A Hobbesian understanding of the basic function of a state (to maintain order) -- even if styled a "conceptual" question -- has normative implications as to the design of that state (a hierarchical authoritarian regime), and how individuals shall behave with respect to the state's authority (provide absolute deference).
Even if the details of the Hobbesian view above are inaccurate, the point it tries to make is that Dworkin is likely right to the extent that first order normative questions of "what to do" both shape and are shaped by putatively "conceptual" questions.
Apologies if my reponse is based on a misunderstanding of Gardner's post.
Posted by: Erik E. | Nov 5, 2007 2:48:29 PM
I find it hard to respond directly to Erik since, unlike him, I don't think the state is a functional kind. But election is, so let me take that example from my original list instead.
It is the main function of an election, as the idea figures in political thought, to confer membership of a political institution. One does not understand what an election is without knowing this. Nevertheless one may understand what an election is without approving of this way of conferring membership, and without believing that anyone should participate in it.
More generally, not all functions are good ones, and some should be resisted. It is the function of a poison to bring about sickness or death. It does not follow that anyone should use poisons to bring about sickness or death. Quite the contrary. The function of poison means that poisions are things to look out for and avoid.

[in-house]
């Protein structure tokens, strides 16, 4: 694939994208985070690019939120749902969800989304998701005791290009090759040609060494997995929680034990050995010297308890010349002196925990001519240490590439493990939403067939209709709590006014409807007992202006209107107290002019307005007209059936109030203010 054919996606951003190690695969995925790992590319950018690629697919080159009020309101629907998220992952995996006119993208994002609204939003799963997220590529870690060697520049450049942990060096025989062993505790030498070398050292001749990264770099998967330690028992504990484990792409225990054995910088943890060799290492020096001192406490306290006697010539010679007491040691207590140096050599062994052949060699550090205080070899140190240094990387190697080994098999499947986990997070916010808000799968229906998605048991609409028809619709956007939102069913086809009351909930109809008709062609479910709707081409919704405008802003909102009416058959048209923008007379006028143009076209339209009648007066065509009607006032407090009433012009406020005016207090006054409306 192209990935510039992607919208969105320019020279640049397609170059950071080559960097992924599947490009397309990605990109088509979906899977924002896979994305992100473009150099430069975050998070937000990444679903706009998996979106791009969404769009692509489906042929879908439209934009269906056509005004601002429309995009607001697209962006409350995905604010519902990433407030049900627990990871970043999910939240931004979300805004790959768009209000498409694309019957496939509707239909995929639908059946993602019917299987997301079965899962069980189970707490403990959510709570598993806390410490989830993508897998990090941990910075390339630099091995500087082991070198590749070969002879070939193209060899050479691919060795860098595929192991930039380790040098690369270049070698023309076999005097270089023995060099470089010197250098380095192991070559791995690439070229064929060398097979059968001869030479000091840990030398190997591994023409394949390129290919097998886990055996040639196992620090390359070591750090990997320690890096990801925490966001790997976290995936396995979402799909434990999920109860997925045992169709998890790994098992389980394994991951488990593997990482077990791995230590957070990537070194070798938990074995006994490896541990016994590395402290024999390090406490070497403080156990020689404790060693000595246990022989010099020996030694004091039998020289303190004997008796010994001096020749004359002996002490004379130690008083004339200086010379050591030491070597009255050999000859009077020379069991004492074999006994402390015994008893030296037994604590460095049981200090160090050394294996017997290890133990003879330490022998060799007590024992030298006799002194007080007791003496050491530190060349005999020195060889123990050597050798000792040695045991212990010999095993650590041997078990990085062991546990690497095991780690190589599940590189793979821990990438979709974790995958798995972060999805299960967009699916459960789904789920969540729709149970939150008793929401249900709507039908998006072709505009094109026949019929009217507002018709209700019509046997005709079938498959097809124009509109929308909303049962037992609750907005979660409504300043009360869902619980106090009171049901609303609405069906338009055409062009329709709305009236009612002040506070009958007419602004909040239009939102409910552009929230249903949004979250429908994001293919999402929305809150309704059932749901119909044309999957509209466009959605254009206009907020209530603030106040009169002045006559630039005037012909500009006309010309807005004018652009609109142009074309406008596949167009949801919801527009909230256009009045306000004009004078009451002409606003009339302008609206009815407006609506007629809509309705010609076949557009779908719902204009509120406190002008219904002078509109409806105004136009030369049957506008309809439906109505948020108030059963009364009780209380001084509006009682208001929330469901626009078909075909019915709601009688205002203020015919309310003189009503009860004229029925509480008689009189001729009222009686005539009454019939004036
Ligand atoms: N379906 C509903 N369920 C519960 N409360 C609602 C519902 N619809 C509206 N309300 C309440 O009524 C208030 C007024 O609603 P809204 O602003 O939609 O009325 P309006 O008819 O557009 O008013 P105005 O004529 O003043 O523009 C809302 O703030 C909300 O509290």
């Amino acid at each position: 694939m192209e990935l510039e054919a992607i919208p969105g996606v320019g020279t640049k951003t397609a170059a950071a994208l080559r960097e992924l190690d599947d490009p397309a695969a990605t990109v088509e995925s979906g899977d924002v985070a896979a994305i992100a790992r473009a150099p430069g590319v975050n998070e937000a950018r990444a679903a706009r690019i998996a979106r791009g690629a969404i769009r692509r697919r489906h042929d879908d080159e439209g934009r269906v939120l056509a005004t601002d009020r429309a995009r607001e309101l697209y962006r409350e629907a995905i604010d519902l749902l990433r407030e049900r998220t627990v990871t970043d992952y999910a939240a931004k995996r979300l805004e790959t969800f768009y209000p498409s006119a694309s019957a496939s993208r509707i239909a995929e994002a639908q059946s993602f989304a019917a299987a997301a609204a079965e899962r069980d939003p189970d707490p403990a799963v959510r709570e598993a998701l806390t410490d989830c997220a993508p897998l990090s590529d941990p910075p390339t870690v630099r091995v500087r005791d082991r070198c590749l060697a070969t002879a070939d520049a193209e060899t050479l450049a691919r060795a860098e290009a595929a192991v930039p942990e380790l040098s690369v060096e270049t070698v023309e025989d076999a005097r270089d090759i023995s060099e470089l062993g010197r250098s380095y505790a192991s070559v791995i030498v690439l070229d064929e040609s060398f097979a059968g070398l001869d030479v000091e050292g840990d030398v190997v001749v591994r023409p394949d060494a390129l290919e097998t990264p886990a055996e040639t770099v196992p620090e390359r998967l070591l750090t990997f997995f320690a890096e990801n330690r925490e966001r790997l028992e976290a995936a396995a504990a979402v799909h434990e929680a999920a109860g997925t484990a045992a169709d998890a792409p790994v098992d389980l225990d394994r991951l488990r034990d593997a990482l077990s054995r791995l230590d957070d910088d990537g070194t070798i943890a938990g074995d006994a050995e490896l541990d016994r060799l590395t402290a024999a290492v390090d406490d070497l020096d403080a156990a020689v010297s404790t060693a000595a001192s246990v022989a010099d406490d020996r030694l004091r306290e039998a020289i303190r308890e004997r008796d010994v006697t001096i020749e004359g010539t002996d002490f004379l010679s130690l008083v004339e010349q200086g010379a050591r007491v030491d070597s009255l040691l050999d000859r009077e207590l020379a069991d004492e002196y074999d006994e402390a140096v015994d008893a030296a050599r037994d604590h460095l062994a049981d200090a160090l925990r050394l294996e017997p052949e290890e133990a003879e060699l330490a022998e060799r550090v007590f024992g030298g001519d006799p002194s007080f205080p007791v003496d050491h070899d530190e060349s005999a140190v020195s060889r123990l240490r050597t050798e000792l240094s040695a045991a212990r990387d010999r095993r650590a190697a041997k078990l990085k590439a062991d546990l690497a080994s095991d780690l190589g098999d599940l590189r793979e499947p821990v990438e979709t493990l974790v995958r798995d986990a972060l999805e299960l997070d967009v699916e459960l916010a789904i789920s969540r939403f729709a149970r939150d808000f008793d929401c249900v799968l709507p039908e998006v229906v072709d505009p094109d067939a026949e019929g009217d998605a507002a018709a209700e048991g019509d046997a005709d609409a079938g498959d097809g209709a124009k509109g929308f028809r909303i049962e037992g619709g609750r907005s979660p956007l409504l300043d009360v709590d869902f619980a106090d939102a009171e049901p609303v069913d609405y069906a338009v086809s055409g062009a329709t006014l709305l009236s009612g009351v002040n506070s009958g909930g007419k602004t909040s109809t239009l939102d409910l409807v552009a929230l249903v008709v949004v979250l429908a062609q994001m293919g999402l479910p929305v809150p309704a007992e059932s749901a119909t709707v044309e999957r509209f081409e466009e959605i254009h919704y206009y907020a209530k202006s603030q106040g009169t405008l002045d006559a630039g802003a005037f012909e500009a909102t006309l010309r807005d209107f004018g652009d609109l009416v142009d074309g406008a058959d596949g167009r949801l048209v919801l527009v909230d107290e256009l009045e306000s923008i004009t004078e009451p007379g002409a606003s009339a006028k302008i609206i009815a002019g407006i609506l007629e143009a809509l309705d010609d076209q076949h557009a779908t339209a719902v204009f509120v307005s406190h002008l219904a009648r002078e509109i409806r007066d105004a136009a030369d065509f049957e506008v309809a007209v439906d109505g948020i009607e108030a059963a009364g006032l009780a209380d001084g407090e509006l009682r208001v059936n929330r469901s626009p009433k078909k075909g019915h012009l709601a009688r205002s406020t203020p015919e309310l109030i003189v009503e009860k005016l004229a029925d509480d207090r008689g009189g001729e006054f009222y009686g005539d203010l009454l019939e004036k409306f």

So it is a long way (contrary to Erik's claim) from knowing the function of some political mechanism or activity to establishing that someone somewhere should serve it.
Posted by: John Gardner | Nov 6, 2007 5:01:30 AM
Gardner's point is actually a cautious one: "Political philosophy is not *exhausted or even dominated* by questions about what political actors should do." This requires, at most, that there be *some* questions in political philosophy answering which does not require that we work out what some political actor ought to do. There are, of course, also other kinds of questions.
Which sort of question is this one: "What is a state?" Erik suggests, "the question "what is a state" would seem to require an understanding of what the function of a state is..." Max Weber did not take that view. He writes,"the state cannot be defined in terms of its ends. There is scarcely any task that some political association has not taken in hand, and there is no task that one could say has always been exclusive and peculiar to those associations which are designated as political ones: today the state, or historically, those associations which have been the predecessors of the modern state."
Why is Weber's claim wrong, or, if right, irrelevant to the thesis that in trying to answer the question, "What is a state?" there is no need first to figure out "how individuals [ought] to behave with respect to the state's authority..."? (Indeed, one can imagine someone thinking the priority runs the other way round: we have to know something about what a state is and what sort of authority it claims before we can give content to the question of how individuals ought to behave with respect to those claims.)
I took the spirit of Gardner's observation to be a pluralist one: some folks have said that all major conceptual questions in political philosophy can be answered without making normative judgements (e.g. Felix Oppenheim); other folks have said that no major conceptual questions in political philosophy can be answered without making normative judgements. (e.g. Ronald Dworkin). Another view--one that I myself find plausible--is that they are both wrong. There are a variety of different sorts of conceptual questions in political, and therefore legal, philosophy.
Posted by: Les Green | Nov 6, 2007 5:21:48 AM